Australia’s Most Successful Boxers

True grit, determination and the Aussie battler mentality are associated with some Australia’s finest boxing greats. Although a young country, Australia has produced its fair share of world class boxers. Some, operating on pure heart and instinct, others that have the technical prowess and flair that keep their audience on the edge their seat, as a knockout in the third-round looms closer.

This post is a tribute to those exceptional humans who have donned the trunks and have sacrificed, worked hard and succeeded in taking the boxing world by storm. From the unsung heroes of the past to the great of the present, who have started in a humble boxing club and through dedication have seen their names in neon lights in stadiums and boxing rings across the globe.

Rocky Mattioli

64-7-2 (51 KO)

Rocky-Mattioli

The Italian born Mattioli’s impressive fight card of 64 wins with a staggering 51 KO’s earns him the Rocky title of one of Australia’s best boxers. In 1977 he defeated Eckhart Dagger to become the world light middleweight champion. He held the belt for two years, defending it twice before losing to Maurice Hope in 1979 by TKO. He retired 3 years later in 1982.

Tony Mundine

80-1-15 (64 KO)

Tony-Mundine

Tony Mundine, father of football player, turned boxer Anthony Mundine, knew his way around the ring. He won the Commonwealth middle weight and light heavy weight titles. Mundine held three Australian titles at one time of light heavyweight, cruiserweight and heavy weight titles. Mundine had shot at the world title against Carlos Monzon only to lose. Mundine is one the greatest boxers never to win a world title.

Jeff “The Hitman” Harding

23-2 (17 KO)

Jeff-“The-Hitman”-Harding

Although Jeff the Hitman Harding’s career was short lived, it was filled with highlights. Jeff Harding fought his way into Australian boxing history when he won the WBC light heavyweight title defeating Dennis Andries by TKO and became the first Australian win a world light heavyweight title in the USA. As his name suggests Jeff “The Hitman” Harding’s punches were like a freight train. You don’t want to be hit by this man.

Anthony “The Man” Mundine

48-8 (28 KO’s)

Anthony-“The-Man”-Mundine

The son of boxing great Tony Mundine and former professional footballer could also dance in the boxing ring.  Often loud mouthed and controversial, Anthony Mundine could fight as well as he could trash talk. Mundine held two world titles and it’s rumoured he amassed 30 million dollars in his career. Some say that Mundine never reached his full potential, although his impressive boxing career cements his name as one of Australia’s boxing greats.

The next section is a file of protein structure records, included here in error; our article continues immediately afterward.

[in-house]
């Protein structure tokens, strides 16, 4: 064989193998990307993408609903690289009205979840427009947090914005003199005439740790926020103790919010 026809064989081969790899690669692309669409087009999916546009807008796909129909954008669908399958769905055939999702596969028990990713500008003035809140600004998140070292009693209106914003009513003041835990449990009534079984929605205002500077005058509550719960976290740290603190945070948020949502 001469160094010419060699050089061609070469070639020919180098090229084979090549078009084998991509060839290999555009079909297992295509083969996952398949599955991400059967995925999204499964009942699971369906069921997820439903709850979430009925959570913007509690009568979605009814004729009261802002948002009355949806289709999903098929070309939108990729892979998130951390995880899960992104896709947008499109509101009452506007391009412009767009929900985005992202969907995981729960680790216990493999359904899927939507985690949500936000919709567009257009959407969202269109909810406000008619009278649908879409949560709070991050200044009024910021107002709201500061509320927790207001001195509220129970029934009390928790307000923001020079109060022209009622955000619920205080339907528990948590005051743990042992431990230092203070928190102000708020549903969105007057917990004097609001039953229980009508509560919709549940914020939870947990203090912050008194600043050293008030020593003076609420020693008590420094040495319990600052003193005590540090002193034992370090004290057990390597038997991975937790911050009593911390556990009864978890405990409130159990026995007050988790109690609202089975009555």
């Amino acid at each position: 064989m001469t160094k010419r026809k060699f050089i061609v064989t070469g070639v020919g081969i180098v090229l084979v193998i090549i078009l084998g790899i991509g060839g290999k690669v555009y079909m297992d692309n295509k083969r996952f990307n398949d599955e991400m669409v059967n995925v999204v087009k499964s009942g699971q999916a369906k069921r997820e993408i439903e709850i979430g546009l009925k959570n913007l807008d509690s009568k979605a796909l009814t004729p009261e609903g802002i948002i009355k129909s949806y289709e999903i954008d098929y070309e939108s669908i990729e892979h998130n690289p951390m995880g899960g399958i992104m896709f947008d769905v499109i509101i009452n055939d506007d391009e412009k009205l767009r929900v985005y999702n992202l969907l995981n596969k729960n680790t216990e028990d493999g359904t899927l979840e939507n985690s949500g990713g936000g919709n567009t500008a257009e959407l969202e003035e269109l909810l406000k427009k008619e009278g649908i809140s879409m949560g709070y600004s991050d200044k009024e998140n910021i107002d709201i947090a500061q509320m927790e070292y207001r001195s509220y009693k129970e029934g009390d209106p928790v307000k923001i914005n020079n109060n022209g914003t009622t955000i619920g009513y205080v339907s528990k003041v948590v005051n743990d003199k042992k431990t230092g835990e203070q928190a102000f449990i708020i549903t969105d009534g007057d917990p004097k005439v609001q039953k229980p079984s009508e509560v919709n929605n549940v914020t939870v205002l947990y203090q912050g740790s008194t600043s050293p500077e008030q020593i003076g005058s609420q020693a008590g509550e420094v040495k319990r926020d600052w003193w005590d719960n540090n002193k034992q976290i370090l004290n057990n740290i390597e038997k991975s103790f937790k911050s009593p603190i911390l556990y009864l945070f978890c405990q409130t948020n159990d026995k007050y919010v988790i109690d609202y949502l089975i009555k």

Les Darcy

46-4 (29 KO)

Les-Darcy

Les Darcy notched up 46 wins by the age of 21. Unfortunately, Darcy’s career was cut short by a fatal bout of pneumonia.  Darcy held the Commonwealth middle weight title and also the Australian heavyweight title.

Lionel Rose

42-11 (12 KO)

Lionel-Rose

Lionel Rose was the first indigenous Australian to win a world title. Rose defeated Marashiko Harada to claim the WBC and WBA titles. Lionnel Rose was a true ambassador of the aussie underdog. Rose also won the Commonwealth bantamweight title and defended three times. He retired in 1971 then made a brief comeback a few years later only to lose four of six fights. Inevidibly he hung up the gloves and will go down in history as one Australia’s boxing greats.

Jeff “Marrickville Mauler” Fenech

(29-3)

Jeff-“Marrickville-Mauler”-Fenech

Jeff Fenech was an absolute powerhouse in the ring at his boxing club, and won world titles in three different divisions.  Fenech worked hard and trained relentlessly to become arguably Australia’s finest boxing export. A controversial decision stopped Fenech from attaining a fourth world title and goes down in boxing history as one of the most corrupt decisions in professional boxing history. Fenech’s hands slowly gave out and put him into early retirement after an amazing career and was inducted in the international Boxing Hall of Fame to the delight of his legion of fans. Fenech had a one off fight when he was in his forties with Nelson and won after a tenth round point decision. He was a true blue Australian boxing hero.

Kostya Tsyzu

31-1-2 (25 KO)

Kostya-Tsyzu

Russian born Tsyzu’s electrifying career produced a highlight reel of some of the best knockouts in boxing history and he won “knockout of the year award for obliterating Zab Judah leaving him sprawled out on like a dead lizard on the canvas. His ring presence and sheer speed and power saw him taking home a string of including light and welterweight titles. He was the thunder from down under and deservedly so, when you got hit by Tsyzu, you knew about it.

So if you think you have what it takes to be the next world champion or are simply after a great way to keep in shape. Pop on down to your local boxing club, strap on some gloves and who knows you could be on the list of Australia Greatest Boxers.

Read More: Submission Wrestling vs. Grappling

You may also like...

Leave a Reply

Your email address will not be published. Required fields are marked *